LONDON - From ketchup to hot drinks, family-run investment firms are shaking up the consumer deals market, squeezing out private equity players and forcing them to change strategy.
BEIJING/HONG KONG - China reiterated its opposition on Thursday to a European Union plan to limit airline carbon dioxide emissions and called for talks to resolve the issue a day after its major airlines refused to pay any carbon costs under the new law.
GM IPO now world's biggest
NEW YORK |
NEW YORK (Reuters) - General Motors Co's (GM.N) initial public offering became the world's biggest at $23.1 billion after underwriters swiftly took up additional shares following last week's IPO.
The added shares vaulted GM past Agricultural Bank of China's (601288.SS) $22.1 billion IPO in July and underscored the strong demand for the taxpayer-rescued automaker's stock.
GM said on Friday that underwriters led by Morgan Stanley (MS.N), JPMorgan Chase & Co (JPM.N), Bank of America Merrill Lynch (BAC.N) and Citigroup Inc (C.N), exercised their full option on an additional 71.7 million common shares worth $2.37 billion.
They also exercised an option to purchase 13 million preferred shares for $650 million.
Underwriters had 30 days from the IPO to exercise the options.
GM last week had raised $20.1 billion in an IPO of common and preferred shares in what was the biggest U.S. IPO ever. Without the preferred shares, GM's IPO would have been smaller than China's AgBank.
On November 18, their first day of trading, the shares rose 3.6 percent. They closed on Friday up 33 cents at $33.81, or 2.5 percent above the $33 IPO price.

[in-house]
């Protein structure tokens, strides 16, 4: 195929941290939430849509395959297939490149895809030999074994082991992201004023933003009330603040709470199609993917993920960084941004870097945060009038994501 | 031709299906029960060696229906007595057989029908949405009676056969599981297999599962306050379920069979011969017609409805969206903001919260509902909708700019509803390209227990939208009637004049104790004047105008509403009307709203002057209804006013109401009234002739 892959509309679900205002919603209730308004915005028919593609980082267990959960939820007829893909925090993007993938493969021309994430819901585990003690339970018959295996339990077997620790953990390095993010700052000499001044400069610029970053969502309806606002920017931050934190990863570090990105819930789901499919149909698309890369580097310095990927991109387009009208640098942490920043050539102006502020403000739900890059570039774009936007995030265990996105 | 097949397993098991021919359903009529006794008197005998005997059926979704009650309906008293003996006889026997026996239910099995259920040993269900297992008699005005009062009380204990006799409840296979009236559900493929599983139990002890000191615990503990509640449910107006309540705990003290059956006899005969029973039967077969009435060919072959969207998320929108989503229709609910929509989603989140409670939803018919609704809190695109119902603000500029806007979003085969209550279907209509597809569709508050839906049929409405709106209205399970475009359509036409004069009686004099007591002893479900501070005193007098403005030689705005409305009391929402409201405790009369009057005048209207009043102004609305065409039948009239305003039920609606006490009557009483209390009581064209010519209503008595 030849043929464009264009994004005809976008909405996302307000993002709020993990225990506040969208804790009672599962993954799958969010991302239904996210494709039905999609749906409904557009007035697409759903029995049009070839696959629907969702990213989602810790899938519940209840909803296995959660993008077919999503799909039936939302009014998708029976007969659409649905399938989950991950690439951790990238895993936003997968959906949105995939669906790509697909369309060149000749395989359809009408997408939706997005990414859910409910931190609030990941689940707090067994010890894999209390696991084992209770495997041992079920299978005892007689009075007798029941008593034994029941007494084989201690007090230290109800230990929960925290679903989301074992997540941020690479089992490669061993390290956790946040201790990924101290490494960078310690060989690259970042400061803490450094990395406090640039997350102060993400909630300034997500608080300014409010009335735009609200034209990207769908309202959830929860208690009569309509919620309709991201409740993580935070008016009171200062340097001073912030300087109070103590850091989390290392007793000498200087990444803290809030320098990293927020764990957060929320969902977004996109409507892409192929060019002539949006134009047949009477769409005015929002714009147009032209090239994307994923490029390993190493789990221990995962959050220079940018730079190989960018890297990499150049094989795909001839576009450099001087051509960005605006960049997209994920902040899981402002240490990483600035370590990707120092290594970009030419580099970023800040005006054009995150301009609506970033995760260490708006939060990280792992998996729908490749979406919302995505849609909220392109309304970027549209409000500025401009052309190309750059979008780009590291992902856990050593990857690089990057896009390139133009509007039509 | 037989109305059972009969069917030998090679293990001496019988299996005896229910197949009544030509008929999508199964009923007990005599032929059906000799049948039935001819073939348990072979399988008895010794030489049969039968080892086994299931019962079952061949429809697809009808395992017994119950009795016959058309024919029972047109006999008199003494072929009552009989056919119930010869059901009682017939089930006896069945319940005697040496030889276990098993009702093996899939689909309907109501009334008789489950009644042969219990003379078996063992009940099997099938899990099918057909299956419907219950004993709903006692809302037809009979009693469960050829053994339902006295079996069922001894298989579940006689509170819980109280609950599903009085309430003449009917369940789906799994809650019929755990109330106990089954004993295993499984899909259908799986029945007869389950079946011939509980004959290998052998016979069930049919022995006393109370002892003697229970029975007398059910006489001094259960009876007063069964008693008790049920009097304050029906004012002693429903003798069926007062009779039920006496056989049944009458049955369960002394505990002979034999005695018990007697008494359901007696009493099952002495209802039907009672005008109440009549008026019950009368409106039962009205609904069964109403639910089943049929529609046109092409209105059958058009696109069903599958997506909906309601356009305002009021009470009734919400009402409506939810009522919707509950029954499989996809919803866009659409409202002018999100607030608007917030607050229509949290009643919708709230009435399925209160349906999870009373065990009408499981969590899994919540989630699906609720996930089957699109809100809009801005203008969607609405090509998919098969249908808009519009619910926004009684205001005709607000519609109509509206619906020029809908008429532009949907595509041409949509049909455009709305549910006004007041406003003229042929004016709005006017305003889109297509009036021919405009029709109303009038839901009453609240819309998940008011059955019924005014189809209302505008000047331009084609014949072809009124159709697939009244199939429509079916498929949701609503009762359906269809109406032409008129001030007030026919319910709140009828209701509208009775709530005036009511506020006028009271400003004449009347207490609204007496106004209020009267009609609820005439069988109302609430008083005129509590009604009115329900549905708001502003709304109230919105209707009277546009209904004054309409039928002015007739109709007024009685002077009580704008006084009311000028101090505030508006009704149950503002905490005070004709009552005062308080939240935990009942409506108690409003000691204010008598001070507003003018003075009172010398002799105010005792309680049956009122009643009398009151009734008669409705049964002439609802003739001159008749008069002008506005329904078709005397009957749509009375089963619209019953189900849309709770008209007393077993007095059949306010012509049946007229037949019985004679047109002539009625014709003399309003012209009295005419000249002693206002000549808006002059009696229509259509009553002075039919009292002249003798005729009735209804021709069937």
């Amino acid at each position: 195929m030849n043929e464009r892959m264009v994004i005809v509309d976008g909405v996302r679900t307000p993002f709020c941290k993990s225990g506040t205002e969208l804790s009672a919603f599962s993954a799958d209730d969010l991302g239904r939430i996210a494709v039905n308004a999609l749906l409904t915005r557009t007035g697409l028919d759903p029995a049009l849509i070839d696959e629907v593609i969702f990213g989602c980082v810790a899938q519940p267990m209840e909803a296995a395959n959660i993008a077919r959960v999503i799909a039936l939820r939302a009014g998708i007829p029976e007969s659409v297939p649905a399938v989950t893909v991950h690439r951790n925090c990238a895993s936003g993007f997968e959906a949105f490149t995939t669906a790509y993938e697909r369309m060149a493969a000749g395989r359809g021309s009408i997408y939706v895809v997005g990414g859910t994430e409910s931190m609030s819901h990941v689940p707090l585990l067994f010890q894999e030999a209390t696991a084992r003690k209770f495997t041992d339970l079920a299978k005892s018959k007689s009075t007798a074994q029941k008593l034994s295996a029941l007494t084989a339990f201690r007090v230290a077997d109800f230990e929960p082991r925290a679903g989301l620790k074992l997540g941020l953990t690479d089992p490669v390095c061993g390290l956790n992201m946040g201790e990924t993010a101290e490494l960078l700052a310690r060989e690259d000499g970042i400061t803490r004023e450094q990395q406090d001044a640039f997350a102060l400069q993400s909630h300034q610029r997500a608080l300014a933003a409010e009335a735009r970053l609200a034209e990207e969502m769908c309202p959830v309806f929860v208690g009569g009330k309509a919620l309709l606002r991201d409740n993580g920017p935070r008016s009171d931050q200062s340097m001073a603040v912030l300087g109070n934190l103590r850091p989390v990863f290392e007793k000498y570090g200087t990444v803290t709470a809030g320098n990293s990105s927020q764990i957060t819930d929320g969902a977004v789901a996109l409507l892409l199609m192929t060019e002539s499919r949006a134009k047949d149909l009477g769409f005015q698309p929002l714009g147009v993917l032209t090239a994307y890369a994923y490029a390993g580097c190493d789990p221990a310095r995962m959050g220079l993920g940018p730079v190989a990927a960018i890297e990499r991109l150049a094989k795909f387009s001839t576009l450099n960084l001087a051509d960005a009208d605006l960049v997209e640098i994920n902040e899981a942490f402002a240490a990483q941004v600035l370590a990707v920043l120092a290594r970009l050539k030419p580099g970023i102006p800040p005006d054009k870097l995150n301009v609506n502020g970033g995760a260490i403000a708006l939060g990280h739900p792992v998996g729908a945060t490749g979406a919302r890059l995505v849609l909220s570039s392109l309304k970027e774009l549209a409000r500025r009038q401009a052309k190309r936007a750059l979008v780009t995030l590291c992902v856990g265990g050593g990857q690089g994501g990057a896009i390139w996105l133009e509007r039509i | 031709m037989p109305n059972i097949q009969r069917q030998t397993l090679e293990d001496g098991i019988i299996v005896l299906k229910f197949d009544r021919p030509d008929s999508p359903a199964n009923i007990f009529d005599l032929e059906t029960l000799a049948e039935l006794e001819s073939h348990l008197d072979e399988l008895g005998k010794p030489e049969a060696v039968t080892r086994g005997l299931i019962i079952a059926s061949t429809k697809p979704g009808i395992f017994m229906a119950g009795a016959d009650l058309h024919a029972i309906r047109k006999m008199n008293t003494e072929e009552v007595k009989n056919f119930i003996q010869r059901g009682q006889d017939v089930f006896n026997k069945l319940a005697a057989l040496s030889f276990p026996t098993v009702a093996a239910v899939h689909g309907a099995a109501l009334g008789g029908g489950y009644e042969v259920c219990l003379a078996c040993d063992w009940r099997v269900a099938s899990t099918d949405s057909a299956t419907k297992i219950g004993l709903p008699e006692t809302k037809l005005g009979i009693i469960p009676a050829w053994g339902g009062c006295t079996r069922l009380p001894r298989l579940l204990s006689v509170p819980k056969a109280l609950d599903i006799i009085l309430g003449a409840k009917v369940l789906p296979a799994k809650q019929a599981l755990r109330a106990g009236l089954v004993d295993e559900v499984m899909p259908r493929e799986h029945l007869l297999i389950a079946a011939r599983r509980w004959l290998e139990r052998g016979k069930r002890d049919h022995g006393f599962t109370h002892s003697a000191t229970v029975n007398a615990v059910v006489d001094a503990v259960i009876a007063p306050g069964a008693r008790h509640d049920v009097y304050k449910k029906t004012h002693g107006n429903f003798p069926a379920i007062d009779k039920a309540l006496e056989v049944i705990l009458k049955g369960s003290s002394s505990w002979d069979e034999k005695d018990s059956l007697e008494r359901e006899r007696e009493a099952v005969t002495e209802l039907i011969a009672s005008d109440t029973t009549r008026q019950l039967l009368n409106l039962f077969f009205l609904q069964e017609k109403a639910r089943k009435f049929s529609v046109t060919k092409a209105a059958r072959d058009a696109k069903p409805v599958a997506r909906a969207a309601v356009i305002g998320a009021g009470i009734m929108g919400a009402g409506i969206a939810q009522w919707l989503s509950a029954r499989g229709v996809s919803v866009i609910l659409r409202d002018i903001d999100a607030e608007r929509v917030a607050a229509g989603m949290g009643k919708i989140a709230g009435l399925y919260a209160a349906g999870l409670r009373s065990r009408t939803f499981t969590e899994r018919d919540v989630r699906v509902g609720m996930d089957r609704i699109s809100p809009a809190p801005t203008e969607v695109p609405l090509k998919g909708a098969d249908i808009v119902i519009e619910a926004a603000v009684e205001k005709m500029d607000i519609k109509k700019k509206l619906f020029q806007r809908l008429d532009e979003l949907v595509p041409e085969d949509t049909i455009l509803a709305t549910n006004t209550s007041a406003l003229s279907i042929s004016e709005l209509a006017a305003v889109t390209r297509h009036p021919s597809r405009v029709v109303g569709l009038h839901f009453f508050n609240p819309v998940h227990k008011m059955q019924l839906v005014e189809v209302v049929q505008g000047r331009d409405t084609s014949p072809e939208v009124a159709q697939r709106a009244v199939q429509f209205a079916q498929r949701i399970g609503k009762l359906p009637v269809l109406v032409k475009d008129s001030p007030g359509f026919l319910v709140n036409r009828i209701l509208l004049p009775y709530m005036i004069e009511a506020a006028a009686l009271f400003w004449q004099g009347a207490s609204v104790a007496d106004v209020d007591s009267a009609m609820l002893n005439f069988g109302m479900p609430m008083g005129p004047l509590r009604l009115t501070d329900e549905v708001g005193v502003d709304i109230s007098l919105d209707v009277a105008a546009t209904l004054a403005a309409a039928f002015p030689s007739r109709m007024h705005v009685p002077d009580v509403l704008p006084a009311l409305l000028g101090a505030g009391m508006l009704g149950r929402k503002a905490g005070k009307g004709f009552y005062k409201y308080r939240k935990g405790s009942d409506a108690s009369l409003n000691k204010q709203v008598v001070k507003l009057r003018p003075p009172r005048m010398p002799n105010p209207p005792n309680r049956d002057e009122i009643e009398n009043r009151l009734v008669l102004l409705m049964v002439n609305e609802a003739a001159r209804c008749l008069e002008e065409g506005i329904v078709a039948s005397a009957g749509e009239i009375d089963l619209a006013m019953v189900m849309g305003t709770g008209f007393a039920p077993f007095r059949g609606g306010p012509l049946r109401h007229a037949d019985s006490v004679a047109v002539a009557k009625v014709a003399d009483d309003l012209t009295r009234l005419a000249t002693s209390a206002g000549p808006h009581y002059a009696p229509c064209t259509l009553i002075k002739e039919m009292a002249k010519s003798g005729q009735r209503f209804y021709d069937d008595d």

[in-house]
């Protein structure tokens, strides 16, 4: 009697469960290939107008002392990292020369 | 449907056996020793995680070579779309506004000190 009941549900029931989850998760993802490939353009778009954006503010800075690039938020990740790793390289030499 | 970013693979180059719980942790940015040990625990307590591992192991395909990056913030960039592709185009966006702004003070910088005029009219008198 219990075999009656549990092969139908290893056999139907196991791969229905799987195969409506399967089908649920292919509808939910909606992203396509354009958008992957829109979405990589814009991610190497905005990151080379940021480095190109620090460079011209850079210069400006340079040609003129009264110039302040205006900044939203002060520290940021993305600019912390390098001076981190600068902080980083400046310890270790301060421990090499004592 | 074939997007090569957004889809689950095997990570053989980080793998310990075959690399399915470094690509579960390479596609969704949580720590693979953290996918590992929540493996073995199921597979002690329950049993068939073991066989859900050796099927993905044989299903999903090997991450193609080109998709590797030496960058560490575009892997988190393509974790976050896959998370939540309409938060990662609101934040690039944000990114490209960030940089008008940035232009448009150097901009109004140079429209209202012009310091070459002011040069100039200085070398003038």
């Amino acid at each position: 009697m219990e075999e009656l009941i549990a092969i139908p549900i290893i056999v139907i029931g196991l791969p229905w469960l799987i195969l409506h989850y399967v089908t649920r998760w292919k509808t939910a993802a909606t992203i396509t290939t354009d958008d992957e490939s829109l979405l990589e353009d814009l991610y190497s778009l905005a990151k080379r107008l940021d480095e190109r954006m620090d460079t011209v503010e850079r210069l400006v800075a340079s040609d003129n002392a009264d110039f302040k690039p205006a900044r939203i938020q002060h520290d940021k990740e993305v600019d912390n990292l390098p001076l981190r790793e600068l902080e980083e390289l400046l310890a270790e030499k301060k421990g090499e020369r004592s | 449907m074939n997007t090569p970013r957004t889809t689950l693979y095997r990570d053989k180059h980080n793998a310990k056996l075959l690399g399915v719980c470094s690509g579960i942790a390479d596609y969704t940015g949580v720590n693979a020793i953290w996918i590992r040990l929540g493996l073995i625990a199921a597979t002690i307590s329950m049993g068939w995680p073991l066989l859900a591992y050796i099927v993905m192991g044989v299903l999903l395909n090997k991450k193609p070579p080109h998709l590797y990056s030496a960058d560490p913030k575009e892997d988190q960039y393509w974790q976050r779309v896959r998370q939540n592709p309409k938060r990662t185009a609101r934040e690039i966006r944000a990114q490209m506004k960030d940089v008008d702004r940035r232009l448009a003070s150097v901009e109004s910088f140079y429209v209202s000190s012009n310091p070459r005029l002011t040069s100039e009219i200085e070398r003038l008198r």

The U.S. government bailed out GM for $50 billion after the automaker's 2009 bankruptcy.
The IPO caps the first stage of a turnaround that has taken the 102-year-old automaker from near-death to an unlikely Wall Street flotation favorite in 2010.
A successful stock debut may help the Obama administration argue that the controversial taxpayer bailout of GM was worthwhile.
The White House has said U.S. taxpayers are on track to recoup the full investment made by the administration and that it hopes to make substantial progress toward shedding the government's stake entirely by mid-to-late 2012.
The strong response to the stock sale reflects growing investor confidence that GM is moving beyond its unpopular, taxpayer-funded bankruptcy with sharply lower costs and higher profit potential.
The U.S. Treasury remain GM's largest shareholder after the IPO with a third of the shares outstanding.
Barclays Capital, Deutsche Bank, Goldman Sachs, Credit Suisse and Royal Bank of Canada are GM's other major underwriters. Lazard and Boston Consulting Group served as advisers to the Treasury. Evercore Partners advised GM.
In the days before the IPO, the price range and the number of shares, including preferred, were all increased.
GM last week sold 478 million common shares at $33 each, raising $15.77 billion, as well as $4.35 billion in preferred shares, more than the initially planned $4 billion.
(Reporting by Clare Baldwin and Jonathan Spicer; editing by Carol Bishopric and Tim Dobbyn)
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